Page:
God is in the Nuances Markus Sauer Responds

Markus Sauer responds:

Editor: I was glad to see a number of reader's letters regarding my "Nuances" articles. My initial reaction was not to respond; I've had my say, now let the readers have theirs. However, there are two letters which make me wonder if I expressed my views as clearly as I should have.

Mr. Alter, whose letters I have read with great interest and respect over the years, accuses me of being untrue to Stereophile's original ethos of high fidelity reproduction. And Mr. Barringer accuses me of the abandonment of accuracy in sound reproduction equipment.

Not really. The easiest way to convey the original emotion is to convey the original sound. However, in the real world, conveying the original sound in all its glory is impossible, at least within the means of present-day science. My argument is that we should accept this impossibility and take a close look at which aspects of reproduced sound are of greater or lesser importance to the conveyance of the original emotion, and optimize our playback chain accordingly. If that means taking a retrograde step in some respects to make overall progress, well, that's one of the longest established tactics in all human endeavours.

We should judge our progress in matters audio not in terms of how close a component comes to the original sound, but how close it comes to the original message, which, in most cases, is an emotional one. We should judge a component on how close it comes to fulfilling its purpose of delivering the content of the message, not the outer packaging of the message.

I did not want to advocate using distorted equipment. I hate distortion. My point is that conventional THD+N measurements don't seem to correlate very well with the perceived emotional importance of the distortion. Hasn't CD taught us that very-low-level, but not signal-related distortion artefacts can be subjectively much more annoying than much higher distortion caused by other mechanisms? Isn't it an established fact that higher order distortion can be subjectively more relevant than a considerably greater amount of low order distortion? We should judge the quality, not just the quantity, of distortion phenomena.

I'm not calling for the abandonment of science. I'm calling for new and better science, for more research into the sound/emotion interface, if you will. For an example of what I mean by better science, readers are encouraged to seek out Ben Duncan's recent series of articles on amplifier sound in Hi-Fi News & Record Review.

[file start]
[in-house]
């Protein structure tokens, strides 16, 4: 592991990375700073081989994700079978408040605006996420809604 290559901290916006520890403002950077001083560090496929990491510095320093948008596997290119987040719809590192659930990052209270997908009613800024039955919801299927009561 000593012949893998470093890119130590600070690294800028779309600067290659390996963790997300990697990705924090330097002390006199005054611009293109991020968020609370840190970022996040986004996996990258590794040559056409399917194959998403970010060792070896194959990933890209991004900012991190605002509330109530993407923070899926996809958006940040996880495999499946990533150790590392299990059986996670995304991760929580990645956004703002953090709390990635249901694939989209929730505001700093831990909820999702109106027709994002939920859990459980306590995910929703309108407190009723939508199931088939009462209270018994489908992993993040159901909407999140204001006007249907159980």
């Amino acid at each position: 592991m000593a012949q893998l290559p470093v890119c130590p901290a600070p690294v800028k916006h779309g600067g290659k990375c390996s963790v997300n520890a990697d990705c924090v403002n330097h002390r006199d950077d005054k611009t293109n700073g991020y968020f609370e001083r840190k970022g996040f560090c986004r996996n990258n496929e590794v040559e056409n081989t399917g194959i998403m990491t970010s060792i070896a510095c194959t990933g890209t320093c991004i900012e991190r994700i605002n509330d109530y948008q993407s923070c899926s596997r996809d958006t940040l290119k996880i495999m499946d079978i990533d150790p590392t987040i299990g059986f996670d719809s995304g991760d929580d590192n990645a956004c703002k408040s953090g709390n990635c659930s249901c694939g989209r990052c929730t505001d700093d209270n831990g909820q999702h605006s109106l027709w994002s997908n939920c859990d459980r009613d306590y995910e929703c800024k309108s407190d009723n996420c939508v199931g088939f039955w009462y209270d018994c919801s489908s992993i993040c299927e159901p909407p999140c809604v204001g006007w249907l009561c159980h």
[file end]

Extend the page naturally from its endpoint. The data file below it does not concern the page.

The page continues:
And I'm certainly not calling for a return to the warm and woolly tube sound of lore. I never wanted to say that equipment should make us feel good, no matter what music is being played. If the original emotion, was hate, sadness or cold brutality, a component should be able to convey those emotions. That's why I said that our motto should be the closest approach to the original emotion.—Markus Sauer

dcrowe's picture

Markus Saur's article lists several effects that I have noticed myself.

1. Increased accuracy, lower distortion, and increased speed do not assure increased enjoyment of music for many listeners. Hearing things never heard before in the music is considered a sign of superior audio equipment performance [I agree with that myself], but the new things may be distractions to some listeners. My teenage son, who is a musician as well as a brilliant computer and science student, prefers the sound of his game grade headphones to my high end audiophile headphones. It is the sound he expects and it masks the limitations of the rest of the sound system he is using. I am reminded of people who prefer McDonald's to gourmet food. [my son is not one of those, he is a gourmet cook himself].
2. The sound of one Watt class triode amplifiers is preferred by some. I wonder if the electron cloud saturation of these amplifiers compresses the dynamic range so that quiet components in the music are more prominent without turning the peak sound level up to the threshold of pain.
3. I happen to prefer highly accurate playback. It enhances my enjoyment. For example, the distortions caused by wear and mis-tracking on vinyl discs irritates me. I prefer high quality digital sources. I also prefer amplifiers that have power in reserve. So I may be in a minority camp, but in that camp accuracy is in, distortion and compression are out. I can hear the forest AND the trees simultaneously, and am displeased with equipment that falls short of giving me both.